2.  Chyle is the fluid which is taken up by the lacteals and conveyed by them from the intestines to the Thoracic duct which empties it into the Subclavian vein.

I believe there are difference theories in regard to the subject.  Food when taken into the mouth is divided by the teeth and moistened by the Saliva.  It then passes through Pharynx [sic] and esophagus into the stomach.  Its presence excites the muscles to action and the food is rolled from one part of the organ to the other.  In its journey it becomes moistened by the gastric juice which digests the albuminoid elements, and nothing else.  All starch and sugar and fat passes into the duodenum unchanged.  If adipose tissue enters the stomach the cellular tissue is digested and the oil globules are set free but are not changed at all in their condition.  Passing into the duodenum and other small intestines the starch and sugar are digested by the intestinal juices and the fat by the pancreatic juice.  The fat is not changed in its chemical constitution but simply “emulsioned” so that the lacteals can absorb it which it is their special duty to perform.  The other portions of the food are taken up by the minute blood vessels which line the intestine.  The nutritive elements of the food undergo further changes in the vessels by which they are absorbed by which they are assimilated to the various tissues of body of which there destined to form a part.

                        

3.  The lower extremity of the femur the upper extremity of the tibia and the patella.  The Rectus Femoris Vastus Internus and Externus, Crureus and Sub. Crureus Biceps Femoris, Sartorius Semi-Tendinosus Semi-Membranosus Popliteus  and Gastrocnemius Muscles, and from fifteen to eighteen ligaments.

                        

4.  Stupor – debility – swelling of the abdomen – the dry-fissured tongue.  The peculiar rose colored spots on the abdomen

                        

5.  Chloride of Sodium – dose from 10 to 40 grains.  Bicarbonate of soda – dose 10 to 20 grs –

                        

6.  Nitric Acid

                                                       

Isaac Poole.

Nov.  20th, 1863.


A list with links to all applicants in this survey of U.S. Navy Applicants for 1863

Example of a handwritten exam given by the Navy Examination Board

Medical Antiques Index

American Civil War Medicine & Surgical Antiques Index
 

Contact Dr. Arbittier or Dr. Echols

 

 

Civil War Medical Collections 

 

Direct links to all medical & Civil War collections on this site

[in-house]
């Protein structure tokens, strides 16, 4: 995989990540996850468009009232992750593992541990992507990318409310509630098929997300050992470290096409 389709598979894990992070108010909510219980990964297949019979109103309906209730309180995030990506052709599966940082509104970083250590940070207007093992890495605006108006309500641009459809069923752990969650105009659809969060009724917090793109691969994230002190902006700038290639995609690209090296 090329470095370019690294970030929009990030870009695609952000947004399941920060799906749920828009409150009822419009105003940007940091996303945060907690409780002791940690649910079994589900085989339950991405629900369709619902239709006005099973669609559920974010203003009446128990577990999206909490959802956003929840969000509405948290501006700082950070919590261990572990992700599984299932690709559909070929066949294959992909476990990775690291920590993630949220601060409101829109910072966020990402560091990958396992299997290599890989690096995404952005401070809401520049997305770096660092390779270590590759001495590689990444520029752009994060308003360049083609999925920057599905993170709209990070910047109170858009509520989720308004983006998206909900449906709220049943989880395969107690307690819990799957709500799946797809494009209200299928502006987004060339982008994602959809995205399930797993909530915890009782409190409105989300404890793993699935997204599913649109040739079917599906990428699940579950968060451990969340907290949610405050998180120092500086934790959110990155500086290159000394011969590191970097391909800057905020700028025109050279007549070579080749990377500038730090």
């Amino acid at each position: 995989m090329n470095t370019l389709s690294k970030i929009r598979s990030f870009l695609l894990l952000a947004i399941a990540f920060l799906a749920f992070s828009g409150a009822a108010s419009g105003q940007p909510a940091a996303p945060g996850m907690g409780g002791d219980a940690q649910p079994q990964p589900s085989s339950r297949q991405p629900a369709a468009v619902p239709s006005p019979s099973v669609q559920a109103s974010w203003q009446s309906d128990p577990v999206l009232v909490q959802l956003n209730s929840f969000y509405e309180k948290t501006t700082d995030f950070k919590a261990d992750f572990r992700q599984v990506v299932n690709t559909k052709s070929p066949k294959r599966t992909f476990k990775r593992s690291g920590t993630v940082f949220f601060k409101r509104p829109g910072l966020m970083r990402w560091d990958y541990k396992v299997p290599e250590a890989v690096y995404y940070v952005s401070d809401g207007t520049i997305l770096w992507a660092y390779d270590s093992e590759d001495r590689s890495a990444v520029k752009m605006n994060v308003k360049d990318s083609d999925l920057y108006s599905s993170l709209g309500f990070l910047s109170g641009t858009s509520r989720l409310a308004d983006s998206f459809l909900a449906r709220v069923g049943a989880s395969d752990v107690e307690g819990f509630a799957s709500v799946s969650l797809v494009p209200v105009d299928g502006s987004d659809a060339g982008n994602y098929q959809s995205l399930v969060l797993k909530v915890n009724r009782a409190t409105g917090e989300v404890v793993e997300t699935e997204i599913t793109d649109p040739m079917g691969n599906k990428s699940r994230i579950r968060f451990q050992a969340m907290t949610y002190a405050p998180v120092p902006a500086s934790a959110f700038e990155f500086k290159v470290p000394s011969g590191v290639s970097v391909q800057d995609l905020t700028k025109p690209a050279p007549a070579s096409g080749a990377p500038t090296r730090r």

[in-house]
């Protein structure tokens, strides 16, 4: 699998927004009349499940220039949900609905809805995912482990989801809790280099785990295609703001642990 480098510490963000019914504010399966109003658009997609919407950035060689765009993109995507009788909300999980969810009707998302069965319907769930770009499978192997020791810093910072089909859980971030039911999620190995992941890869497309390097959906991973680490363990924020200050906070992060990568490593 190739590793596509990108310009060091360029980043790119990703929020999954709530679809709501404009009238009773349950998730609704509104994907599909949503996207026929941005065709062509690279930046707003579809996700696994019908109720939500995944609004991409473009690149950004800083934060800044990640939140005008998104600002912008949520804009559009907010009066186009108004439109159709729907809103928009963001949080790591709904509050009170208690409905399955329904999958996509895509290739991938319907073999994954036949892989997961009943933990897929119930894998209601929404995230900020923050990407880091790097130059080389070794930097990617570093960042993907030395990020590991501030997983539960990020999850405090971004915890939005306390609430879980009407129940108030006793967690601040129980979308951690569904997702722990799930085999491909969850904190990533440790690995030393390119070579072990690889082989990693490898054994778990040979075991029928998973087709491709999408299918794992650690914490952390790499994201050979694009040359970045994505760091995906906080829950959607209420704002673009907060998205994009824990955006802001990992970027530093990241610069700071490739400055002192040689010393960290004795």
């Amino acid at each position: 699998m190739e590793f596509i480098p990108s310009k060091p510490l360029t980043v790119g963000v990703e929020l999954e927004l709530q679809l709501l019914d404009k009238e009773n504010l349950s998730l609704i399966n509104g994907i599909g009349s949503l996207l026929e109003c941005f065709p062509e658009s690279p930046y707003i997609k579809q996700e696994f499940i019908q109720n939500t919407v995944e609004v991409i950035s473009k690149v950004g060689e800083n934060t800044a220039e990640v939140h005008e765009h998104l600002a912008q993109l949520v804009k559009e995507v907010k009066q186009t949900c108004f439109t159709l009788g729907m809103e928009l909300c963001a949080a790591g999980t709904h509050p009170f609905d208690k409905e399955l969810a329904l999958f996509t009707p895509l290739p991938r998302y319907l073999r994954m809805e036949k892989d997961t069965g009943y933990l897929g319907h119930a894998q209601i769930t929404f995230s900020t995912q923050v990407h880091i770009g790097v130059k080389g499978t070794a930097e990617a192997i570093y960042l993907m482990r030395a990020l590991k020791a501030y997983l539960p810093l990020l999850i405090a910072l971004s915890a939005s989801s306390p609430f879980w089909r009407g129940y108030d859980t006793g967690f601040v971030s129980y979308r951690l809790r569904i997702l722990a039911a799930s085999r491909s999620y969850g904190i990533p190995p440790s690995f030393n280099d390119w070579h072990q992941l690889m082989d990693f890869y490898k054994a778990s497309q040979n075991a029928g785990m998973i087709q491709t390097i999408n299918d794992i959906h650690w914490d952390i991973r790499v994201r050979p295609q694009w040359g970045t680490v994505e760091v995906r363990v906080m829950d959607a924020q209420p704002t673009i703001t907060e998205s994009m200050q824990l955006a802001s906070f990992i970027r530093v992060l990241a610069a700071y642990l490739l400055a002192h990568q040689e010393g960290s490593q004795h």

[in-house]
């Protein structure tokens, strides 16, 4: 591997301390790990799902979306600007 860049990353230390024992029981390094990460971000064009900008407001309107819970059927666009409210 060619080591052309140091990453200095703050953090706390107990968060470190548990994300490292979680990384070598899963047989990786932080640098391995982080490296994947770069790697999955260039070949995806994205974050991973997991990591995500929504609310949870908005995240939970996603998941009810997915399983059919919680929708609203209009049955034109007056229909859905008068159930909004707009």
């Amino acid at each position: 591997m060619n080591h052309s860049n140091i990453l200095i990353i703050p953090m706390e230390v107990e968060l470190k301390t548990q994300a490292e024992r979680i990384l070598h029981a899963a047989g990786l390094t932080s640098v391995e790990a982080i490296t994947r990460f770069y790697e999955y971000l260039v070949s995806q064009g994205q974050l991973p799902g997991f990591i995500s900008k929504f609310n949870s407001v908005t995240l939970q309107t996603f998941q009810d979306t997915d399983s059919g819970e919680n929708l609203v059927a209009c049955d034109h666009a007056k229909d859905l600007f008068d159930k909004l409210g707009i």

American Surgical Sets:

Pre-Civil War:  1 | 2  -   Post-Civil War:  3  -  Civil War 1861-1865:  4 | 5 | 6 | 7 | 8   INDEX

Medical Text-Books:

1 | 1a | 2 | 2a | 3 | 3a | 4 | 4a | 5 | 5a | 6 | 7 | 8 | 9 | 9a | 10 | 11 | 12    INDEX

Surgeon General's Office Library printed catalogues: 1840 | 1864 | 1865
Medical Lecture Cards: 1 | 2 | 34 | 5 | 6 | 7 | 8 | 9 | 10 | 11 | 12 | 13 | 14 | 15 | 16 | 17 | 18 | 19 | 20 | 21    INDEX

Medical Faculty and Authors:

INDEX

Navy Surgeon Exams:

1863 Navy Surgeon Applicant Exams with Biographies   INDEX ONE | INDEX TWO

Surgeon CDVs, Images:

Army: 1 | 2 | 3 | 4 | 5 | 6 | 7 | 8    INDEX

Navy: 1 | 2 | 3 | 4 | 5 | 6 | 7 | 8   

Hosp Dep't Bottles, Tins, 

U.S. Army Pannier:

1 | 2 | 3 | 4 | 5 | 6

American Civil War Medicine & Surgical Antiques

Please request permission before commercial use or publication of any content or photos on this site and credit any use with:  "American Civil War Surgical Antiques"   All content and all original photography on this Web Site is copyrighted 1995 - 2015 and may not be used on any other web site or in commercial print without the expressed e-mail permission from Dr. Arbittier:  Contact   All rights reserved. 

 

Students doing reports or projects are welcome to use the content of this site without permission, but credits would be appreciated.

 

Please note: information on this site may not be normally referenced as this is an active and long-term educational research project.  Personal notes may not be properly cited for publication.  Various articles are digitally reproduced under the 'fair-use act' of the copyright laws and are intended for educational purposes only.  Many citations are from Google digital 'books' and can be traced backwards via a search of a unique string in the citation.

 

 Arbittier Museum of Medical History Tour:   1 | 2 | 3

 

Last update: Monday, December 12, 2016